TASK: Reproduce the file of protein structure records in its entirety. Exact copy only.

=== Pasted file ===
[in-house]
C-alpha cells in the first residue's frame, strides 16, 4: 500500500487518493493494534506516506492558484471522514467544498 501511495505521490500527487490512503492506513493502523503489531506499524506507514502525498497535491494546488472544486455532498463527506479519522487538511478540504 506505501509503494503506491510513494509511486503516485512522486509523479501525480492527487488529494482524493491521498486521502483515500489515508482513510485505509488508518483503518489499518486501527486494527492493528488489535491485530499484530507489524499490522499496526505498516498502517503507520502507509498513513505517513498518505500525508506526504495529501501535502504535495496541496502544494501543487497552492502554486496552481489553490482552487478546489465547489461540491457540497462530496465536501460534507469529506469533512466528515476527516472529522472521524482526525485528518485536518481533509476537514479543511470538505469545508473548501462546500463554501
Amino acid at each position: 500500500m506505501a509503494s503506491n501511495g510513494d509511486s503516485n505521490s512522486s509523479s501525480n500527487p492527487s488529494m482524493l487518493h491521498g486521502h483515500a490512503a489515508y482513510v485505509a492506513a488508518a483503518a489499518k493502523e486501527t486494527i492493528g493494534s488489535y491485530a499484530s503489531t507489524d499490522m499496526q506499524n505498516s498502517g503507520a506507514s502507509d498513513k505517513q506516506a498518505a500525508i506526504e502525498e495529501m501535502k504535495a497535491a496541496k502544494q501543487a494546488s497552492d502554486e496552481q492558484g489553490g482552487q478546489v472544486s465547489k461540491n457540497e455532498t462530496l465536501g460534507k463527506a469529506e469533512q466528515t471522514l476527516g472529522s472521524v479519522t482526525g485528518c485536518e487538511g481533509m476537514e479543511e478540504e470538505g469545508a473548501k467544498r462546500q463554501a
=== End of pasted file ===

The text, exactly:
[in-house]
C-alpha cells in the first residue's frame, strides 16, 4: 500500500487518493493494534506516506492558484471522514467544498 501511495505521490500527487490512503492506513493502523503489531506499524506507514502525498497535491494546488472544486455532498463527506479519522487538511478540504 506505501509503494503506491510513494509511486503516485512522486509523479501525480492527487488529494482524493491521498486521502483515500489515508482513510485505509488508518483503518489499518486501527486494527492493528488489535491485530499484530507489524499490522499496526505498516498502517503507520502507509498513513505517513498518505500525508506526504495529501501535502504535495496541496502544494501543487497552492502554486496552481489553490482552487478546489465547489461540491457540497462530496465536501460534507469529506469533512466528515476527516472529522472521524482526525485528518485536518481533509476537514479543511470538505469545508473548501462546500463554501
Amino acid at each position: 500500500m506505501a509503494s503506491n501511495g510513494d509511486s503516485n505521490s512522486s509523479s501525480n500527487p492527487s488529494m482524493l487518493h491521498g486521502h483515500a490512503a489515508y482513510v485505509a492506513a488508518a483503518a489499518k493502523e486501527t486494527i492493528g493494534s488489535y491485530a499484530s503489531t507489524d499490522m499496526q506499524n505498516s498502517g503507520a506507514s502507509d498513513k505517513q506516506a498518505a500525508i506526504e502525498e495529501m501535502k504535495a497535491a496541496k502544494q501543487a494546488s497552492d502554486e496552481q492558484g489553490g482552487q478546489v472544486s465547489k461540491n457540497e455532498t462530496l465536501g460534507k463527506a469529506e469533512q466528515t471522514l476527516g472529522s472521524v479519522t482526525g485528518c485536518e487538511g481533509m476537514e479543511e478540504e470538505g469545508a473548501k467544498r462546500q463554501a